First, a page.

Pierson Decides To Play High-Risk Sports For ‘Fall’ Season

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Pierson's boys soccer team will be led by seniors, from left, Sebastian Gomez, Jhozieo Guanga Soliz, Haptamu Coulter, Nick Collage and Richard Rodriguez. MICHAEL HELLER

Pierson is back on the field and court.

After deciding in January not to compete in high-risk winter athletics — being the only school in Suffolk County not to play basketball — the Sag Harbor School District has decided to reverse course and allow all of its athletes to return to the fields and court for the upcoming fall season. Sag Harbor School Superintendent Jeff Nichols informed Athletic Director Eric Bramoff of his and the school board’s decision late in the day on Wednesday, February 24. Excited of the decision, Bramoff texted a number of “high-risk” athletes — mostly seniors — to let them know that they would have a season, and he was bombarded with a number of enthusiastic responding texts.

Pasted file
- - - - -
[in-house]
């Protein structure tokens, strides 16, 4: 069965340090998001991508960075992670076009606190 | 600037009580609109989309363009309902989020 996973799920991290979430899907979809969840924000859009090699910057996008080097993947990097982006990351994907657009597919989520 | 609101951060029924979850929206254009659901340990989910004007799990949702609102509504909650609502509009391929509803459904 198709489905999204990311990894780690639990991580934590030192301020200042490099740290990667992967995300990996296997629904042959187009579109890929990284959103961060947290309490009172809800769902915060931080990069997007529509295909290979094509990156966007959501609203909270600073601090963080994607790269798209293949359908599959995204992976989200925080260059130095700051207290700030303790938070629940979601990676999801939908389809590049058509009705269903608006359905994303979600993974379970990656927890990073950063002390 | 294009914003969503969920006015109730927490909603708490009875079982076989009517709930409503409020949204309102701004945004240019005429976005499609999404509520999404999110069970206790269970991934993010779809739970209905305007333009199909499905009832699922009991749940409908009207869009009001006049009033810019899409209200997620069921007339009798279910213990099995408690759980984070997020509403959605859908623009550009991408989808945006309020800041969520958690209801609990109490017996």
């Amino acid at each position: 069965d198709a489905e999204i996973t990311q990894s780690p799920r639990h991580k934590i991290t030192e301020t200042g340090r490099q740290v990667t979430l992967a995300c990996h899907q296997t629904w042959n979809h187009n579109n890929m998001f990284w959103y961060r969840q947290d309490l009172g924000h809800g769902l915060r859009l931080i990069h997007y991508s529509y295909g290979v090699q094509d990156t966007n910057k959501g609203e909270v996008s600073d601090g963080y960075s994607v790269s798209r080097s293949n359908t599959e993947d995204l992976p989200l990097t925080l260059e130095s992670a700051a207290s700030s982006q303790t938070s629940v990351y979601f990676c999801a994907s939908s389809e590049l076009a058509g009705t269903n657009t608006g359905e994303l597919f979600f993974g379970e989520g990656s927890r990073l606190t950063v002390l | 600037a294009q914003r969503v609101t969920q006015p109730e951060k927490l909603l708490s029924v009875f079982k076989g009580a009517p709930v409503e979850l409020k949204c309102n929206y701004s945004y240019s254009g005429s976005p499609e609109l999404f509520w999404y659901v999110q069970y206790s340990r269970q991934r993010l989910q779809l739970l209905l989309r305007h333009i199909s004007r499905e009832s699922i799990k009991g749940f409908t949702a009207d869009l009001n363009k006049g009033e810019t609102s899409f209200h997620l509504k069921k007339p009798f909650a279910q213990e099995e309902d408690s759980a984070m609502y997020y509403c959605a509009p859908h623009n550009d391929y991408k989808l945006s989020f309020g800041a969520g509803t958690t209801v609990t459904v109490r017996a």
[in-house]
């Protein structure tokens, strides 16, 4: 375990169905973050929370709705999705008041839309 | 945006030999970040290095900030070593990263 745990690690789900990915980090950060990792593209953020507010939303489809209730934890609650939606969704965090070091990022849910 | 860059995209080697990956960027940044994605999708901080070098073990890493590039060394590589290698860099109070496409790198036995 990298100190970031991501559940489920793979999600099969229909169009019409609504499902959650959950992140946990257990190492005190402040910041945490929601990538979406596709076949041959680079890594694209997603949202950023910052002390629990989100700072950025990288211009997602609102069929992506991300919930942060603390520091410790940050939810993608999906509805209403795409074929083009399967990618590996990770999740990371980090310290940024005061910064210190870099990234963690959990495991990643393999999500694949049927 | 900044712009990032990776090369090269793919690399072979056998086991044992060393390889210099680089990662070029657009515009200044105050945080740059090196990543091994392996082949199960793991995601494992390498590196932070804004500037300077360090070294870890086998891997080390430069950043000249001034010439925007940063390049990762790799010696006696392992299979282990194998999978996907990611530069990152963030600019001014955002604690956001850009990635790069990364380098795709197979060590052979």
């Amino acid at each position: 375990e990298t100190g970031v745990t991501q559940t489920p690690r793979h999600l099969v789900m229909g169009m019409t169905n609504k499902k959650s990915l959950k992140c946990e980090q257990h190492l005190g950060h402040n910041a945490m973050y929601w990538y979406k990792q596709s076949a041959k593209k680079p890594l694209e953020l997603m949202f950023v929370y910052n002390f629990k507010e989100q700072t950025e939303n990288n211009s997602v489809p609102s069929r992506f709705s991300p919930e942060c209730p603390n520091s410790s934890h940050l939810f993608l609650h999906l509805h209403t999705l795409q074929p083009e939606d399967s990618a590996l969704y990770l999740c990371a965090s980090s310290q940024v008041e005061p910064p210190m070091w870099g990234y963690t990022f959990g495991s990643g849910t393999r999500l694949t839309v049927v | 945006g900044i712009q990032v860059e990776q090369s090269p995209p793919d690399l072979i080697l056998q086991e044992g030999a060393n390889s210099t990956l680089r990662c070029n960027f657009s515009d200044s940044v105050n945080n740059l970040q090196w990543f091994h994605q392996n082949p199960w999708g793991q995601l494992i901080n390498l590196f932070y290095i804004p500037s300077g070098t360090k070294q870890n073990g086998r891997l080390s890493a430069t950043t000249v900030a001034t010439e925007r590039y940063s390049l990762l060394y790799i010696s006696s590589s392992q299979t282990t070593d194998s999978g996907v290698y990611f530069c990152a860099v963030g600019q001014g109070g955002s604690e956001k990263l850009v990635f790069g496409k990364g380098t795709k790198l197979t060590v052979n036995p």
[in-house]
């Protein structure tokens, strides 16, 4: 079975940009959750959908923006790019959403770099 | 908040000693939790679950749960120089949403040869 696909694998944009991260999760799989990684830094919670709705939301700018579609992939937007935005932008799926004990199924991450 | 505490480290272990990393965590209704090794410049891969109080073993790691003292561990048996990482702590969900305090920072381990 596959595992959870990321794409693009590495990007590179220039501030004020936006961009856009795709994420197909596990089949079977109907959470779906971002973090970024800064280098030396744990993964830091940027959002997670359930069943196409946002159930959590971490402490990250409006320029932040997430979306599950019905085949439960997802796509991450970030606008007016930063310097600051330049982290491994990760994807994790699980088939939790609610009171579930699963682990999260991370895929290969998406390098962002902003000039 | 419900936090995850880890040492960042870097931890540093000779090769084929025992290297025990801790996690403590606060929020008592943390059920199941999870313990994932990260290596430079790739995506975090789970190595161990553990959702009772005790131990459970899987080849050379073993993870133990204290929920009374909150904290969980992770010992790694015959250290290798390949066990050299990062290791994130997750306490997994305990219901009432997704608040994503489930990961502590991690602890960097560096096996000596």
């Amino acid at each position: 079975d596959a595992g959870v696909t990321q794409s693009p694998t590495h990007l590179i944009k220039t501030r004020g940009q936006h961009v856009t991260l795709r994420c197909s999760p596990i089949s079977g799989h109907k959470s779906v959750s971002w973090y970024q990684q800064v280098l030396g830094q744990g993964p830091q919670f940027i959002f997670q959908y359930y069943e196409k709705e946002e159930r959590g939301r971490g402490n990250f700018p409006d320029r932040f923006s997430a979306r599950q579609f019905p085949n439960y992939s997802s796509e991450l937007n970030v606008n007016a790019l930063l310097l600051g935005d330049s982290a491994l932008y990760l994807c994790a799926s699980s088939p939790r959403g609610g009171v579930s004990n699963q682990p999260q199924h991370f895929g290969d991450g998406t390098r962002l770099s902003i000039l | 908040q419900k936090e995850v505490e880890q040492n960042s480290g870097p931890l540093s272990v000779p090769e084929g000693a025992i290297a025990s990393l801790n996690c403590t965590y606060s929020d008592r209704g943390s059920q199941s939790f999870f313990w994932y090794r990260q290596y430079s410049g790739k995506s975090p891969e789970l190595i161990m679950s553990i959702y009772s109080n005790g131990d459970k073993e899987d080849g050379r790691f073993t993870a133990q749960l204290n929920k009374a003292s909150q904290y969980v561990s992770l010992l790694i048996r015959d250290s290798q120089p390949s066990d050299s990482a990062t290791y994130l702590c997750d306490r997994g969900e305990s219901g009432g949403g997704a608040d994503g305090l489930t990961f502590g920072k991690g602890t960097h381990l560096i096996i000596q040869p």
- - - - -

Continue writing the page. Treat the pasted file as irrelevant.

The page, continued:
“It was a very good feeling to be able to tell the athletes at 5 p.m., as soon as that email went out, and I got to personally speak to the volleyball team and some of the seniors playing football, and there were some very excited seniors,” he said. “We’re going to have an opportunity to play, and from day one all I ever requested was the opportunity to try and have a season within the same platform our opponents in neighboring districts were going to try.”